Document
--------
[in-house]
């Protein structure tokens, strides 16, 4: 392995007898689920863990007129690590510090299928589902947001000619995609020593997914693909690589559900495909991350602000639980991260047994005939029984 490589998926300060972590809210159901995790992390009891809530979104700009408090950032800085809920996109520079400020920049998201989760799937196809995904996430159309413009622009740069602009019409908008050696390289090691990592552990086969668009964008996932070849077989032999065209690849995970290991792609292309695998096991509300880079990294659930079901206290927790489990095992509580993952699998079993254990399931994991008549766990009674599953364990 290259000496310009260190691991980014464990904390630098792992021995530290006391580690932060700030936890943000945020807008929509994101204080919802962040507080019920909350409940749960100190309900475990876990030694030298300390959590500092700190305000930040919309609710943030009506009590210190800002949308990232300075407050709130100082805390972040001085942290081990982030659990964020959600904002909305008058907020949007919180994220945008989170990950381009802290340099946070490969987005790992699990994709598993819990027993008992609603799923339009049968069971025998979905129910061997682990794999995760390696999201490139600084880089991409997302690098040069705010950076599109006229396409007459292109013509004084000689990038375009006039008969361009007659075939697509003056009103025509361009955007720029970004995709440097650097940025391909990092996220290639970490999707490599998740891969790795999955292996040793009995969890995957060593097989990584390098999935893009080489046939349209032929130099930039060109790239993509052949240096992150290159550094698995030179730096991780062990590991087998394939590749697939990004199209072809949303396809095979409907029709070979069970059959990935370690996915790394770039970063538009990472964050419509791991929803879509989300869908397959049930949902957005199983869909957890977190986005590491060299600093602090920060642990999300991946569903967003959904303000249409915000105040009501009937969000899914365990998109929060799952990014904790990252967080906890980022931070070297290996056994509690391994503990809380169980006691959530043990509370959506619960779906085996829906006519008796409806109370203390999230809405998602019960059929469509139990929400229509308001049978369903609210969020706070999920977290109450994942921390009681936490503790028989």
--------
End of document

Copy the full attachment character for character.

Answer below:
[in-house]
């Protein structure tokens, strides 16, 4: 392995007898689920863990007129690590510090299928589902947001000619995609020593997914693909690589559900495909991350602000639980991260047994005939029984 490589998926300060972590809210159901995790992390009891809530979104700009408090950032800085809920996109520079400020920049998201989760799937196809995904996430159309413009622009740069602009019409908008050696390289090691990592552990086969668009964008996932070849077989032999065209690849995970290991792609292309695998096991509300880079990294659930079901206290927790489990095992509580993952699998079993254990399931994991008549766990009674599953364990 290259000496310009260190691991980014464990904390630098792992021995530290006391580690932060700030936890943000945020807008929509994101204080919802962040507080019920909350409940749960100190309900475990876990030694030298300390959590500092700190305000930040919309609710943030009506009590210190800002949308990232300075407050709130100082805390972040001085942290081990982030659990964020959600904002909305008058907020949007919180994220945008989170990950381009802290340099946070490969987005790992699990994709598993819990027993008992609603799923339009049968069971025998979905129910061997682990794999995760390696999201490139600084880089991409997302690098040069705010950076599109006229396409007459292109013509004084000689990038375009006039008969361009007659075939697509003056009103025509361009955007720029970004995709440097650097940025391909990092996220290639970490999707490599998740891969790795999955292996040793009995969890995957060593097989990584390098999935893009080489046939349209032929130099930039060109790239993509052949240096992150290159550094698995030179730096991780062990590991087998394939590749697939990004199209072809949303396809095979409907029709070979069970059959990935370690996915790394770039970063538009990472964050419509791991929803879509989300869908397959049930949902957005199983869909957890977190986005590491060299600093602090920060642990999300991946569903967003959904303000249409915000105040009501009937969000899914365990998109929060799952990014904790990252967080906890980022931070070297290996056994509690391994503990809380169980006691959530043990509370959506619960779906085996829906006519008796409806109370203390999230809405998602019960059929469509139990929400229509308001049978369903609210969020706070999920977290109450994942921390009681936490503790028989």